PIF 4th December 2018
Rebeka Fox and Jan Stannard shared their reflections of their involvement in the Creative Journeys Research with ARU as part of the Older People’s Research Group, Essex.
The Older People’s Research Group, Essex (OPRGE) is an independent peer research group made up of people over the age of 50 looking at issues that face others over the age of 50 in Essex. It developed after initial training from ARU and has since been supported by ARU and Essex County Council (ECC). Throughout its lifetime, the OPRGE has been involved in a range of projects, often commissioned, including most recently Creative Journeys.
Creative Journeys is led by ECC Culture and Community Engagement Team and ARU researchers, along with the OPRGE and in partnership with three arts organisations. The research explored the role of participatory arts activities in promoting the social relationships of older people in care homes. Literature had shown the benefits of participatory arts for health and wellbeing, but the aim was to look specifically at relationships. You can find out more by reading the Creative Journeys Final Report or Executive Summary.
The OPRGE was involved throughout all stages of the research:
- Planning the research at the start of the project.
- Designing data collection tools e.g. observation template and survey questionnaire.
- Data collection, including observations and interviews with residents.
- Data analysis with ARU researchers to identify themes.
- Participation in steering group meetings throughout the project.
- Presentation contributions to the interim and showcase events.
On reflection, Rebeka suggested that their involvement in the research was collaborative rather than participatory or participative. Members of the OPRGE are not care home residents themselves so do not have this direct experience; however they may share some experiential knowledge:
- May share some social and cultural memories e.g. work and work environment – no emails, no computers.
- May have experience of a stage of life only possible through growing older e.g. having grandchildren.
- May have experienced losses such as loss of family members or friends, or loss of health.
These factors may assist mutual understanding and encourage freer discussion during interviews with care home residents. However, there are also a whole range of experiences that are specific to older people living in a care home, which the group discussed:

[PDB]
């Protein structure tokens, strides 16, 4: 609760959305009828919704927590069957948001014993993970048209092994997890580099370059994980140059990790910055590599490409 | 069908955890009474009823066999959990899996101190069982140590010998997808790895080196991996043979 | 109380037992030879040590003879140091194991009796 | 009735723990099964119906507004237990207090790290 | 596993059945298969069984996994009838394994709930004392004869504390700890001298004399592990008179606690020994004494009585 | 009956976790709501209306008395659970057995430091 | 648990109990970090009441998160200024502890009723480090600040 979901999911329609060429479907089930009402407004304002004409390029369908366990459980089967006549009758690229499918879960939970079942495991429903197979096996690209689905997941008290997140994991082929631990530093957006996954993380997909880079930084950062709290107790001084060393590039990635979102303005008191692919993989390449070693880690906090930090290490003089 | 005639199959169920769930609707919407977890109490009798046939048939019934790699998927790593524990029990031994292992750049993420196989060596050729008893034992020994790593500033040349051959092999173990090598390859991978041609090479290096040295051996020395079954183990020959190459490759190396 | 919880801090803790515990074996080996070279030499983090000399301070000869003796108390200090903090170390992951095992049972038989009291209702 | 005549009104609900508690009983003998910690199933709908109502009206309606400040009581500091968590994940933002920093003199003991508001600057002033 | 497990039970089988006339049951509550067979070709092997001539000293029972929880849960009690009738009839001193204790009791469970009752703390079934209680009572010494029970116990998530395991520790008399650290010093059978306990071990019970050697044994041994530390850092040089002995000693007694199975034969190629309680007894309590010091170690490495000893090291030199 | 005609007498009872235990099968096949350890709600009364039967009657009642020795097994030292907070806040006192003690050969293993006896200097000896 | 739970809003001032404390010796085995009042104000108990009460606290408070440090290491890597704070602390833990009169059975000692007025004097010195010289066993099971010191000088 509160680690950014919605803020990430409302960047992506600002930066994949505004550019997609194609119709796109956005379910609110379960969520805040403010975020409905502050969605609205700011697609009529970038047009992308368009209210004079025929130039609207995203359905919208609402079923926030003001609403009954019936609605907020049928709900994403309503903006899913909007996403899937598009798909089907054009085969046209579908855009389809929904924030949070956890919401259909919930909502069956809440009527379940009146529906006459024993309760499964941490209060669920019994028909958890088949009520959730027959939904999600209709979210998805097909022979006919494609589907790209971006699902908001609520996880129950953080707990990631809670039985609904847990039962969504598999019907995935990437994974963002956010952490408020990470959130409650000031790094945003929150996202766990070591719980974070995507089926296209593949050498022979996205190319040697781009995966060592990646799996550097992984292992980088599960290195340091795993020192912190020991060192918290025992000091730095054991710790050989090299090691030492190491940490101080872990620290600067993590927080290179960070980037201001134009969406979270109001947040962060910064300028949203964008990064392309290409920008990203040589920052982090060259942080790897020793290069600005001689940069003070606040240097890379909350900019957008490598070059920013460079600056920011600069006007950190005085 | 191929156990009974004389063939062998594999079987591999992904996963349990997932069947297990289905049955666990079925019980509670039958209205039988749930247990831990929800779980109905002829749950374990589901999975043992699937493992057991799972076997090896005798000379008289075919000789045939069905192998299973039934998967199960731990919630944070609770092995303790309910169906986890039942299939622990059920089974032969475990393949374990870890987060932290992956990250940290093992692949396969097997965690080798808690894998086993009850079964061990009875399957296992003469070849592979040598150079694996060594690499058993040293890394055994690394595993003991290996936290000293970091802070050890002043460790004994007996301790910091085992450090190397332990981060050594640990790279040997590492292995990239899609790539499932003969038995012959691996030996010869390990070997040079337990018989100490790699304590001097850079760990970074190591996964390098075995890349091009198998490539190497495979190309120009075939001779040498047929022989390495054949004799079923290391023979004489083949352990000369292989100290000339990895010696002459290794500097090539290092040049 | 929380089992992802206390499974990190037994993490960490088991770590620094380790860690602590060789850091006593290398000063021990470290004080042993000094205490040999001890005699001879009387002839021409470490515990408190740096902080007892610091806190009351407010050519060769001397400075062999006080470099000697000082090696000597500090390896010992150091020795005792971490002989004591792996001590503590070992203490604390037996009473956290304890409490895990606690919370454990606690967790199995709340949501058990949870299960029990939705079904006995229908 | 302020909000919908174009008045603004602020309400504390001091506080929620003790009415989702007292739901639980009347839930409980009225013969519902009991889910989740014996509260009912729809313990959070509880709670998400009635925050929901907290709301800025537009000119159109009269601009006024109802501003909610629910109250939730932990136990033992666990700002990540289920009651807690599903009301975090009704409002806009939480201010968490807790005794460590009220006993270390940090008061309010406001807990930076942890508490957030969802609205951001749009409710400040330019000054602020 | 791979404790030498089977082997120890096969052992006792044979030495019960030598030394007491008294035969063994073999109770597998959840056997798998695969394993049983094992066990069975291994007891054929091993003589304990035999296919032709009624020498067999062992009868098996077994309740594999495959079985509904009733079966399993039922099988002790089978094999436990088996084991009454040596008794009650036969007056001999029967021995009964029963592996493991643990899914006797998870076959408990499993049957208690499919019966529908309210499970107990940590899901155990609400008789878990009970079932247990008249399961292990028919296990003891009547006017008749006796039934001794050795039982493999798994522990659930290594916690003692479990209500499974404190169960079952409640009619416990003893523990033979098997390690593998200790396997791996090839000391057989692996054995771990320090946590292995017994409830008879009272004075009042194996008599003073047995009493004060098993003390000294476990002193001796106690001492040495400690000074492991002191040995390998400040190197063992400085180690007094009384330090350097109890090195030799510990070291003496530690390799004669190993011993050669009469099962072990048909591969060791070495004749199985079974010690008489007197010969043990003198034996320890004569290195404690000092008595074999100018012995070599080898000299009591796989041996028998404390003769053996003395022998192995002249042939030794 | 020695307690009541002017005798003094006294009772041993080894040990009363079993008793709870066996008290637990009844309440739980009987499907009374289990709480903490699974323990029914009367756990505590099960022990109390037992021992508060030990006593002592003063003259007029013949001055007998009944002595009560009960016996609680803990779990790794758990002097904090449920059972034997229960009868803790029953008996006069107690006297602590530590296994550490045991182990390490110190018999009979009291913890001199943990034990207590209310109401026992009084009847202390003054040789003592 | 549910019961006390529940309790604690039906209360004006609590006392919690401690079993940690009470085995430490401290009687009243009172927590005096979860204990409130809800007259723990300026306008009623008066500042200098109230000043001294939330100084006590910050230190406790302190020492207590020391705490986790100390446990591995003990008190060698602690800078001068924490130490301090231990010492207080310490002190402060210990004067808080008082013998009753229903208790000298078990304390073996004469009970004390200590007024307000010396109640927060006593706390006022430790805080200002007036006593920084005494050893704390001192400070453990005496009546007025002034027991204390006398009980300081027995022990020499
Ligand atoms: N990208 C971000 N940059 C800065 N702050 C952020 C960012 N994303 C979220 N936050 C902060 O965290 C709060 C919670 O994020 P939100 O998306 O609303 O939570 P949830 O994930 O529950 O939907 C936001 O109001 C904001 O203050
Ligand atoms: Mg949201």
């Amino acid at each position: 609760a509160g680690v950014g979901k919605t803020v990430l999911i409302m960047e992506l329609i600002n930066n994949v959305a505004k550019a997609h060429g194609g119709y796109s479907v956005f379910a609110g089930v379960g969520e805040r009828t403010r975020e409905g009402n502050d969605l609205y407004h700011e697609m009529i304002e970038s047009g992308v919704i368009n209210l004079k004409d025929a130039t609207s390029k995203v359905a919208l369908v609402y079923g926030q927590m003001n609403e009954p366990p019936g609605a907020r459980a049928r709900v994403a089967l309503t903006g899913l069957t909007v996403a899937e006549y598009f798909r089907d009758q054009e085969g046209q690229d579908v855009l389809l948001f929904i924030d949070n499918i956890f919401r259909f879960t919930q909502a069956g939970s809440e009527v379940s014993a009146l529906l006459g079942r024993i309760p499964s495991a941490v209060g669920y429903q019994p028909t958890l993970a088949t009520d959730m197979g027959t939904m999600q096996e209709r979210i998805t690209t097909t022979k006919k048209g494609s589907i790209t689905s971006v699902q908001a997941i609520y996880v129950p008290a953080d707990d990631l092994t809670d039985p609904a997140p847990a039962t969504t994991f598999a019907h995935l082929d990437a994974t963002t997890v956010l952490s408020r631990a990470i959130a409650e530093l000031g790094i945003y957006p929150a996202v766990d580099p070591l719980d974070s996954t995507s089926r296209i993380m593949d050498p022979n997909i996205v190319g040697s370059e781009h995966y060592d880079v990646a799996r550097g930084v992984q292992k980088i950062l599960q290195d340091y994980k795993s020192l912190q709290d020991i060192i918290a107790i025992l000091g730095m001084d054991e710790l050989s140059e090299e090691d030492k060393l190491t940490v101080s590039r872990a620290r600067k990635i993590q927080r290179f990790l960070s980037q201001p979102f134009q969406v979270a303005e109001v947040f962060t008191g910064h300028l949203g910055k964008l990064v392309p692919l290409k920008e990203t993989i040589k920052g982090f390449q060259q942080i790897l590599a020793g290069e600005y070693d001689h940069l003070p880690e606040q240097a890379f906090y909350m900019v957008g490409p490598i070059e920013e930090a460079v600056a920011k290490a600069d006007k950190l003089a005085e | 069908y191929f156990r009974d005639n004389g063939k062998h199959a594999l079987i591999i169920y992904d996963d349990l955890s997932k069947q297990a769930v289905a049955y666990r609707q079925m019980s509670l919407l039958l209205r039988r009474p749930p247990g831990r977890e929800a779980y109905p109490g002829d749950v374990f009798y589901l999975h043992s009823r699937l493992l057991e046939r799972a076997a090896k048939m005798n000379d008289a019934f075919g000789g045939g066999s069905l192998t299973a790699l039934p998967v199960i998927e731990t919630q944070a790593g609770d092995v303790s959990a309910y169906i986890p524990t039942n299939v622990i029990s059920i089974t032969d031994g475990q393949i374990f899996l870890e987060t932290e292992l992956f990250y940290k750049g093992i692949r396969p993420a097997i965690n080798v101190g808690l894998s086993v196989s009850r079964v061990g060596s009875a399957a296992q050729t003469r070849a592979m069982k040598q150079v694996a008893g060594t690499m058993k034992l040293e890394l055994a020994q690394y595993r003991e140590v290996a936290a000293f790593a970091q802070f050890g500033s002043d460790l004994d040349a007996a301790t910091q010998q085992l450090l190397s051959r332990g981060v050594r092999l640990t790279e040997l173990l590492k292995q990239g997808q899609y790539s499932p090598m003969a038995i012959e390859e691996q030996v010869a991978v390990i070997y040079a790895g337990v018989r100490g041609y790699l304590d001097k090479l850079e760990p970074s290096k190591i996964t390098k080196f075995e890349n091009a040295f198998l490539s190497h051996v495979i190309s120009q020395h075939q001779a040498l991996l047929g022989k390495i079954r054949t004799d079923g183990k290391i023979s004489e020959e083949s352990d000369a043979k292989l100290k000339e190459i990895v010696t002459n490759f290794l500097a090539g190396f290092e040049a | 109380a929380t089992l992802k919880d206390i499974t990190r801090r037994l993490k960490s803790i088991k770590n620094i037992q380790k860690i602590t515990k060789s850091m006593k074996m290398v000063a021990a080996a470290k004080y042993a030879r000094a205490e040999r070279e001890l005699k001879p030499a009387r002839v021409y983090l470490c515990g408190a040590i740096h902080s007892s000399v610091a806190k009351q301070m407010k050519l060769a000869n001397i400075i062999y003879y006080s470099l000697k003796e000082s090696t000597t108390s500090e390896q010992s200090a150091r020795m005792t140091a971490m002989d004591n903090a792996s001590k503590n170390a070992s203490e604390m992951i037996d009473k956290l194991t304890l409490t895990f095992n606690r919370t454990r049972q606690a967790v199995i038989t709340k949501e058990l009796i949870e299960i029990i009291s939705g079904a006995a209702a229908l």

- Care home residents may experience other losses – loss of space, loss of belongings and familiar surroundings, loss of privacy. Also a loss of independence.
- The effect of living in an institutional setting, being dependent on care staff and with limited opportunities for engaging with the outside world.
- The experience of living with other older people whose mental or physical health is deteriorating may result in a different sense of what is possible.
- Huge difference between the experience of a 50 year old and a 90 year old.
Going into a care home is not something that people often think about, but it is an inevitable reality for many of us. As we get older it does become more relevant, so it may be important for researchers who are closer to this experience to be looking at researching and promoting positive care home experiences.
For future research, it is also interesting to think about what could facilitate greater involvement of care home residents not only as participants, but as collaborators in the research process. This would include identifying the benefit for them, getting buy-in from care staff to help champion the research, and being creative about how they are involved. Though there are significant challenges, the resulting research has the potential for greater insight into the experience of older people in care homes.